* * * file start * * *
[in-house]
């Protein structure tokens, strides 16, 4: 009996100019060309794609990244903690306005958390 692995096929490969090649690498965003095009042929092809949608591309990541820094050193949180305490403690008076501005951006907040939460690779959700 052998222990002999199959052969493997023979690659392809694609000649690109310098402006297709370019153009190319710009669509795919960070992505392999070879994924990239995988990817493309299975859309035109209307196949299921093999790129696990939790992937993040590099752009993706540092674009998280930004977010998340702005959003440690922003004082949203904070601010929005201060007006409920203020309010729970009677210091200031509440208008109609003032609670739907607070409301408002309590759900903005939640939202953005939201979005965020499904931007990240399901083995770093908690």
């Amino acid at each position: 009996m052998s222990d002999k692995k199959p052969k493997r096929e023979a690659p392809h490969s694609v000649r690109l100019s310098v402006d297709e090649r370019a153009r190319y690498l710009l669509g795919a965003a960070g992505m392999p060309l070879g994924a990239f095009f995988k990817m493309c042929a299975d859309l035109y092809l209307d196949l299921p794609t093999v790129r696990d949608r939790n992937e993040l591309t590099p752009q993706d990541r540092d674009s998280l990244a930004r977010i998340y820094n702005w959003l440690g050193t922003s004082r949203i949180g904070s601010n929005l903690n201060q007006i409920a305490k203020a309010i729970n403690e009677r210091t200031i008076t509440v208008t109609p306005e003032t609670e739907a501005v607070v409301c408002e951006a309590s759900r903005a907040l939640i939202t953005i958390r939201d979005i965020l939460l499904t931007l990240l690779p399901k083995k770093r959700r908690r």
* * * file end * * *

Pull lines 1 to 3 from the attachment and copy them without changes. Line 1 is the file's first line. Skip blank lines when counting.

[in-house]
């Protein structure tokens, strides 16, 4: 009996100019060309794609990244903690306005958390 692995096929490969090649690498965003095009042929092809949608591309990541820094050193949180305490403690008076501005951006907040939460690779959700 052998222990002999199959052969493997023979690659392809694609000649690109310098402006297709370019153009190319710009669509795919960070992505392999070879994924990239995988990817493309299975859309035109209307196949299921093999790129696990939790992937993040590099752009993706540092674009998280930004977010998340702005959003440690922003004082949203904070601010929005201060007006409920203020309010729970009677210091200031509440208008109609003032609670739907607070409301408002309590759900903005939640939202953005939201979005965020499904931007990240399901083995770093908690």
């Amino acid at each position: 009996m052998s222990d002999k692995k199959p052969k493997r096929e023979a690659p392809h490969s694609v000649r690109l100019s310098v402006d297709e090649r370019a153009r190319y690498l710009l669509g795919a965003a960070g992505m392999p060309l070879g994924a990239f095009f995988k990817m493309c042929a299975d859309l035109y092809l209307d196949l299921p794609t093999v790129r696990d949608r939790n992937e993040l591309t590099p752009q993706d990541r540092d674009s998280l990244a930004r977010i998340y820094n702005w959003l440690g050193t922003s004082r949203i949180g904070s601010n929005l903690n201060q007006i409920a305490k203020a309010i729970n403690e009677r210091t200031i008076t509440v208008t109609p306005e003032t609670e739907a501005v607070v409301c408002e951006a309590s759900r903005a907040l939640i939202t953005i958390r939201d979005i965020l939460l499904t931007l990240l690779p399901k083995k770093r959700r908690r």